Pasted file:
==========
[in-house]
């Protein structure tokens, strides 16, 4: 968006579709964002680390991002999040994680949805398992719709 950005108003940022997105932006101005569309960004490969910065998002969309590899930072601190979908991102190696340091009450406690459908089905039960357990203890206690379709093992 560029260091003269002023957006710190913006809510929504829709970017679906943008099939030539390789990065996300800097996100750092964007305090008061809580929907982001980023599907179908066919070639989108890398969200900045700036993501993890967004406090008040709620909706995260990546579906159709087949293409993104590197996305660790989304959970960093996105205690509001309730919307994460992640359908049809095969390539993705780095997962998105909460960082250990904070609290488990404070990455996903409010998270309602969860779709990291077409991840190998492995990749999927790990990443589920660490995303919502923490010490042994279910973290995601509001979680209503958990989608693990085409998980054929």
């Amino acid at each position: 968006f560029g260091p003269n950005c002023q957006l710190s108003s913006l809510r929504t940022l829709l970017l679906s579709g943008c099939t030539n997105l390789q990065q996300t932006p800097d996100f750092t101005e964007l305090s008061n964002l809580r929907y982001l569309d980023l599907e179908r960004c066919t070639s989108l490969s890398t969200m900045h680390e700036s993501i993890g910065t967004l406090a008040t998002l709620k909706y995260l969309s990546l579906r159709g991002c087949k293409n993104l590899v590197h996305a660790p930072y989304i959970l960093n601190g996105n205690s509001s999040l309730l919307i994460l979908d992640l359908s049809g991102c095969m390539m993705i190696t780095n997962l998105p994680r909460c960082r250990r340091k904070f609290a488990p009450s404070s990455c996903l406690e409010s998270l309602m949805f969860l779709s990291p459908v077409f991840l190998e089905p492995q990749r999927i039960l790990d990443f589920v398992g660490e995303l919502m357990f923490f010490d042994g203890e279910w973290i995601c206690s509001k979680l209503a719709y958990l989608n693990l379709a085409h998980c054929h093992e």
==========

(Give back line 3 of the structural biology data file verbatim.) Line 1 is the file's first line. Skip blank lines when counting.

């Amino acid at each position: 968006f560029g260091p003269n950005c002023q957006l710190s108003s913006l809510r929504t940022l829709l970017l679906s579709g943008c099939t030539n997105l390789q990065q996300t932006p800097d996100f750092t101005e964007l305090s008061n964002l809580r929907y982001l569309d980023l599907e179908r960004c066919t070639s989108l490969s890398t969200m900045h680390e700036s993501i993890g910065t967004l406090a008040t998002l709620k909706y995260l969309s990546l579906r159709g991002c087949k293409n993104l590899v590197h996305a660790p930072y989304i959970l960093n601190g996105n205690s509001s999040l309730l919307i994460l979908d992640l359908s049809g991102c095969m390539m993705i190696t780095n997962l998105p994680r909460c960082r250990r340091k904070f609290a488990p009450s404070s990455c996903l406690e409010s998270l309602m949805f969860l779709s990291p459908v077409f991840l190998e089905p492995q990749r999927i039960l790990d990443f589920v398992g660490e995303l919502m357990f923490f010490d042994g203890e279910w973290i995601c206690s509001k979680l209503a719709y958990l989608n693990l379709a085409h998980c054929h093992e």